Fr. Casey was a lifelong teetotaller, refusing to take alcohol even on medical advice. He had a horror of the adverse effects of intemperance on the people and founded a Temperance Society and the Abbeyfeale Brass Band in Abbeyfeale on 8/12/1872, shortly after arriving in the parish. He opened an old school as a Temperance Hall where members of the society could meet for alcohol-free recreation. Funds were raised from Irish exiles to support the society. He carefully monitored the exploits of members of the Temperance Society and their trials and tribulations in “keeping the pledge”.

The Hall also served as a band-room for the Brass Band that performed at Land League meetings, football games, political gatherings, marches and Feiseanna. Fr. Casey had founded a football team in the 21 a side days prior to the founding of the G.A.A. in 1884. The team was his pride and joy and with the Brass Band in support, gave many a thrilling display on the football field in Co. Limerick and Co. Kerry, while Fr. Casey policed the sideline.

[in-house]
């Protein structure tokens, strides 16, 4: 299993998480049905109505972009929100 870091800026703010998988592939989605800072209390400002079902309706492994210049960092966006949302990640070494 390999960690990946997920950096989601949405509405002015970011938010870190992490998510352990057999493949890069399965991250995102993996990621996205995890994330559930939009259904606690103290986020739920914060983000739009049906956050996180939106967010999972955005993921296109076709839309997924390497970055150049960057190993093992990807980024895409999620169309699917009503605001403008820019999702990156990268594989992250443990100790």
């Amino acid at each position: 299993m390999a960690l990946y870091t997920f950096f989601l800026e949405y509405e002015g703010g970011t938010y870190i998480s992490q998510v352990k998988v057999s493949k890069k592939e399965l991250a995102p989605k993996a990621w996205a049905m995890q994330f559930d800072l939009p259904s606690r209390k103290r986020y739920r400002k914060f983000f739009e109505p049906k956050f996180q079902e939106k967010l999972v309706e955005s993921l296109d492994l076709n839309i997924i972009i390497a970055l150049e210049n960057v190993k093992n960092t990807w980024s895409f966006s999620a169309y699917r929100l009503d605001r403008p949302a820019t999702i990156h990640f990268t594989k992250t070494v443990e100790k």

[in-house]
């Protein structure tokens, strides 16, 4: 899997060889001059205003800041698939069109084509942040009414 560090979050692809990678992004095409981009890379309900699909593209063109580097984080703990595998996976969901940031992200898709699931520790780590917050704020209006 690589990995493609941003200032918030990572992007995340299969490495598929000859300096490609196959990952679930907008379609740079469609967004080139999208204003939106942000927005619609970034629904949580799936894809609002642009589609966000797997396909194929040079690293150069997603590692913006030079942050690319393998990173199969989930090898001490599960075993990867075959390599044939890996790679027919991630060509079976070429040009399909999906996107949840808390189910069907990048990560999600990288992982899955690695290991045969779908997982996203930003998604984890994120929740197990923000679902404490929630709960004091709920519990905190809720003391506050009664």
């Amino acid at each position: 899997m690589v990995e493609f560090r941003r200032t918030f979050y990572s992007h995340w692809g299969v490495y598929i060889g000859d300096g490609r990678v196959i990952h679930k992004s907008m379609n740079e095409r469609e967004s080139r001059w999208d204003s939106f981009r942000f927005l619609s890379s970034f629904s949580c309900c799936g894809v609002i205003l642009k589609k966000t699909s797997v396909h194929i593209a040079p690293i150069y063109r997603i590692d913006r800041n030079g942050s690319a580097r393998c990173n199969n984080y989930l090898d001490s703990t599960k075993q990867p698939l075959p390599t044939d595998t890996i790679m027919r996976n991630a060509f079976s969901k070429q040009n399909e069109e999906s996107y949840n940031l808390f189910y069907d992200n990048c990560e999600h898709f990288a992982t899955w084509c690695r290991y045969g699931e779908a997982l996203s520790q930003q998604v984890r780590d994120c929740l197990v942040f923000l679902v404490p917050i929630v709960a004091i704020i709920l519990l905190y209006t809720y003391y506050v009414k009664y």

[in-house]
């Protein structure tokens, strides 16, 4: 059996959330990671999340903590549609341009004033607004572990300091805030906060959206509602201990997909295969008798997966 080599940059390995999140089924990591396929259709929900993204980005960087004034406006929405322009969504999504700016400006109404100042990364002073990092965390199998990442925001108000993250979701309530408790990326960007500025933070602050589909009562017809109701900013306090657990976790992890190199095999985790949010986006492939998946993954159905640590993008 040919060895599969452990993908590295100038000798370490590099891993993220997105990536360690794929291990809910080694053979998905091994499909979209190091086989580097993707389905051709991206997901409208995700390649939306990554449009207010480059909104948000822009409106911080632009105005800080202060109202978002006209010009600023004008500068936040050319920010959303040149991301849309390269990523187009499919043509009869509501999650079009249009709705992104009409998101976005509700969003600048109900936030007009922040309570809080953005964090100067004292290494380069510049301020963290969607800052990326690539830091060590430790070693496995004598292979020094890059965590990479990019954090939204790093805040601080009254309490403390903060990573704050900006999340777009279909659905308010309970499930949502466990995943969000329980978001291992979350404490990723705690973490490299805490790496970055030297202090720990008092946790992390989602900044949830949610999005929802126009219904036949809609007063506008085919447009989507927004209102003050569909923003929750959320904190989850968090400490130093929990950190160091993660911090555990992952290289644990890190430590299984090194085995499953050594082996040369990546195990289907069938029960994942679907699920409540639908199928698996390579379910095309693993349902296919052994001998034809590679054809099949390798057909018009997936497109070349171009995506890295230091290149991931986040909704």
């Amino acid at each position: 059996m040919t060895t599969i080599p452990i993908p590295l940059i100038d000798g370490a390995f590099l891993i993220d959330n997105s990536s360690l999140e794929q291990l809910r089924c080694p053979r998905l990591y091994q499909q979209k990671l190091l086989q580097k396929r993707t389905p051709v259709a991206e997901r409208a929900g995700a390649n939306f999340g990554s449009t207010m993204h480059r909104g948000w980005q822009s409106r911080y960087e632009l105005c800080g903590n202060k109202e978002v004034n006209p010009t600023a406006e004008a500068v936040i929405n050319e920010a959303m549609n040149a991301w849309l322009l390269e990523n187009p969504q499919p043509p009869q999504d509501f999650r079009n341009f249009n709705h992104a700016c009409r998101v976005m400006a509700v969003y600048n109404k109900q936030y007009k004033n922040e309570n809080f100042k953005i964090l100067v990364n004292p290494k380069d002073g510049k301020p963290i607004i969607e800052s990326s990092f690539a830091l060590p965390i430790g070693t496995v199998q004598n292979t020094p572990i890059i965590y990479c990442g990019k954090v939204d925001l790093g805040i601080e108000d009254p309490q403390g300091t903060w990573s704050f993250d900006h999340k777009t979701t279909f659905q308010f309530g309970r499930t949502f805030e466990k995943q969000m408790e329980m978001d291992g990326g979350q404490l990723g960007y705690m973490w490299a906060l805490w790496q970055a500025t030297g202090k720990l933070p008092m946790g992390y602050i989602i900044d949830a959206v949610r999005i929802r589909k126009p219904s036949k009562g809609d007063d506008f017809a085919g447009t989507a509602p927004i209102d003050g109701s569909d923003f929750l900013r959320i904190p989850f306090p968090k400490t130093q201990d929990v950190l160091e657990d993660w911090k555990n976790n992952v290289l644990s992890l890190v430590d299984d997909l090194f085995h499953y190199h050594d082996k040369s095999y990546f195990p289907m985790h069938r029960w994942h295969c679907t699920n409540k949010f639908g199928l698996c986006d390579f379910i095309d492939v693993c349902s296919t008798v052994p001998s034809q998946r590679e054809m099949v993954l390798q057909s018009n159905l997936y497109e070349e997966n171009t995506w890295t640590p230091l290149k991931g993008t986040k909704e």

The Abbeyfeale journalist and friend of Fr. Casey, J.D. Hartnett of Abbeyfeale (“J.D.H”), recorded many stories of the exploits of Fr. Casey and the Land League tenants during the Land War, especially the harrowing accounts of evictions and social injustices that resulted from a biased and unreasonable land system. In a lighter vein, he recorded accounts of the activities of the Temperance Society, the football team and the brass band. Mr. Hartnett was the principal and most important chronicler of those times in local publications, mainly the Kerryman and the Limerick Leader. His booklet, A Sketch of the Life of the Rev. Wm. Casey, P.P. Of Abbeyfeale, published in 1908 is a prized possession, as is the Rev. D. Riordan’s A Patriot Priest published in 1920.